Vol. 3: No. 190 – December 12, 2014
Tis the season you begin to scramble for fresh Ontario produce
Chef Loseto returned from the early morning winter gloom at the Ontario Food Terminal but was unfazed by the produce available. We have reverted to Ontario root vegetables but Chef Loseto reported that they are in good shape this year (he particularly liked the turnips). In addition, the Chef found Ontario good looking leeks, apples and pears. He was shopping later at Fiesta Farms and discovered superb Ontario cauliflower and romanesco that were unavailable at the Terminal. He bought the romanesco but passed on the cauliflower, which he termed ‘crazy expensive.’ Remember, as he suggested last month, try roasting the root veg at 350 degrees in the oven, first tossing them in sea salt and olive oil.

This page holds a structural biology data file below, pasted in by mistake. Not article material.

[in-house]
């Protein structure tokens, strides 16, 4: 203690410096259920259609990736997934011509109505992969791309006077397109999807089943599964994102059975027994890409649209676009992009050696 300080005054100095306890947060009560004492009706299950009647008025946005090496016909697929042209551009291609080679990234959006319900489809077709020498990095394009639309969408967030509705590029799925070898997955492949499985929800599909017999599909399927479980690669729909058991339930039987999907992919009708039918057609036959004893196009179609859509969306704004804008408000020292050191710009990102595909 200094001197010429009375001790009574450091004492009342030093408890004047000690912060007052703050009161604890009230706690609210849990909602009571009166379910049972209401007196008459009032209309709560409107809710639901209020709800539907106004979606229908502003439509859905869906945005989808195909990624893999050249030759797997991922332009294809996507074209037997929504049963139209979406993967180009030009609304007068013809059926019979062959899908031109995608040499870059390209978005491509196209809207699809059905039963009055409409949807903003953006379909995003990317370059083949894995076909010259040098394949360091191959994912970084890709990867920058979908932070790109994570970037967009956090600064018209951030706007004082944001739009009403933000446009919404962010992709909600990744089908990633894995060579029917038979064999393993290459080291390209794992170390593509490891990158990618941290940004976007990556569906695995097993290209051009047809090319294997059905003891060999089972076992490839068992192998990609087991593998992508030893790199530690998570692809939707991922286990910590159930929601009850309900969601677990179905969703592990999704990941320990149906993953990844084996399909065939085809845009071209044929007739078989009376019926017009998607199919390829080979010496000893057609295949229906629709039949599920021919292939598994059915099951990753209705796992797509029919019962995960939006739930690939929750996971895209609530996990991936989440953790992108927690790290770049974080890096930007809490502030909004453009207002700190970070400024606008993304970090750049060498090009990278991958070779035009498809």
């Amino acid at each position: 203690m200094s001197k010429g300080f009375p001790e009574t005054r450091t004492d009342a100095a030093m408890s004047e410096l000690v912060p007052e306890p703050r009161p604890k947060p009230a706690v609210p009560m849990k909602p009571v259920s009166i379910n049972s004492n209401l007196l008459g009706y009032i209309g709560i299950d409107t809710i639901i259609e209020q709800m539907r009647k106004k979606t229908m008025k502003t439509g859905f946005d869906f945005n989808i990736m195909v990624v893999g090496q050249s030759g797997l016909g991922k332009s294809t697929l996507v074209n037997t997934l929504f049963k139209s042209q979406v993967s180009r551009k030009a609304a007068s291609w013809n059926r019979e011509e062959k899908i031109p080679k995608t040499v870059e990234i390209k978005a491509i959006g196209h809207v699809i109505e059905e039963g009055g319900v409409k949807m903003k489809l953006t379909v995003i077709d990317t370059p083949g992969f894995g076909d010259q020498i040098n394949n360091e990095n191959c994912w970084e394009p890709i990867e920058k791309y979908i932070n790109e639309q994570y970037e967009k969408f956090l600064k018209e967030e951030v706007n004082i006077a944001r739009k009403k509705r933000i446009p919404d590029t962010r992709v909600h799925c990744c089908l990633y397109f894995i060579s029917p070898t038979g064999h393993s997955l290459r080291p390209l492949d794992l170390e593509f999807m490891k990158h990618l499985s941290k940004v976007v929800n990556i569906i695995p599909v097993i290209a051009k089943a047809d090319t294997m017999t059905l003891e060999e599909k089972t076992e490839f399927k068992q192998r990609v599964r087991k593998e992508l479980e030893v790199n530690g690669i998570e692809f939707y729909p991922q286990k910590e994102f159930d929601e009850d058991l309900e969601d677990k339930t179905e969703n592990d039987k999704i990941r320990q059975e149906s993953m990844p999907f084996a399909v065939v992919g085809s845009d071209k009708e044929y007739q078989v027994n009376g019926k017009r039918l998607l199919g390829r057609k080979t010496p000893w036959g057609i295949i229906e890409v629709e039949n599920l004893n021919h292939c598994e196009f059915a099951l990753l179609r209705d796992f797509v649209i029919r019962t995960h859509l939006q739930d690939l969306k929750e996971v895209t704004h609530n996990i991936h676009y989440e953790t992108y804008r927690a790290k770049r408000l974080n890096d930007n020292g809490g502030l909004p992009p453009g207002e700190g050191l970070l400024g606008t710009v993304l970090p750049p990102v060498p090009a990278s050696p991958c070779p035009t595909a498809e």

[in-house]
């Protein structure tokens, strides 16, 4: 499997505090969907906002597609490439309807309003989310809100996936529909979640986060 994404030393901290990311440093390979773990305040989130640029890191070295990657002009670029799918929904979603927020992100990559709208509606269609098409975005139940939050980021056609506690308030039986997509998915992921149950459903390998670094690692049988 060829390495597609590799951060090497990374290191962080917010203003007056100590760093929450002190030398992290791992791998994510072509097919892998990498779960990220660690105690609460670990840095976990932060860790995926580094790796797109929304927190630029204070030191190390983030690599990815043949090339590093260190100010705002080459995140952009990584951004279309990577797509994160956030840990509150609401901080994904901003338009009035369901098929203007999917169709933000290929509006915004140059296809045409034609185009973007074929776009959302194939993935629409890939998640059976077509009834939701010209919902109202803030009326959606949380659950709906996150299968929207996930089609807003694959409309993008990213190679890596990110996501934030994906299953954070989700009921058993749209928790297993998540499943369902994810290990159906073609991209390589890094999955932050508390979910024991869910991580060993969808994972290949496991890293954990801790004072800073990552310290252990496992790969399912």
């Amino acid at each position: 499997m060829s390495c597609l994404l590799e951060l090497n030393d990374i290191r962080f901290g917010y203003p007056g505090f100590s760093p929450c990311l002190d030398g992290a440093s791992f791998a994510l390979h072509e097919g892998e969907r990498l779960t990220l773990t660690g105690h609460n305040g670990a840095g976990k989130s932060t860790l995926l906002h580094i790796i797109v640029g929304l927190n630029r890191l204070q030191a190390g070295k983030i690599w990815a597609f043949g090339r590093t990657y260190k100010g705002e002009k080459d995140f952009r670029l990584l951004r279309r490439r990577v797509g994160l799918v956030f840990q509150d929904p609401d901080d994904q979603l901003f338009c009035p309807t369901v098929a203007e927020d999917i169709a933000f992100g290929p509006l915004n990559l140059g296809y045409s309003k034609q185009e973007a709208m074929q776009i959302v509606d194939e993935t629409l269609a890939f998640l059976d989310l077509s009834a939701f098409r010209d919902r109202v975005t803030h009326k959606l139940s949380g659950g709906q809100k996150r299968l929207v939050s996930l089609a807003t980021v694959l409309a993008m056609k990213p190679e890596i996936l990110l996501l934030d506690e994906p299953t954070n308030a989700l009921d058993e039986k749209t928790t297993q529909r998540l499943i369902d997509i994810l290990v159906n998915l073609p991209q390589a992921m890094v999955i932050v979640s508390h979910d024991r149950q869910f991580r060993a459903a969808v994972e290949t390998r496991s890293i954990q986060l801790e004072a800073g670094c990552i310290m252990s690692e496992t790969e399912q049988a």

The Chef observed that a lot of produce from the US was very expensive, for example, California artichokes and broccoli. This contradicts trends towards lower producer prices and lower energy costs, as discussed below. The Chef suspects that the distributors who are always eager to pass on higher costs, are resisting passing on lower costs.
Chef Loseto notices that some supermarkets are mislabelling the origin of some of their produce. Andy Boy broccoli which comes from Mexico, is said to be from the US. Some of the melons are marked from Spain but really come from Guatemala. Citrus marked from California sometimes comes from South America. Often, the real origins of produce are marked on the tag, affixed to the produce itself.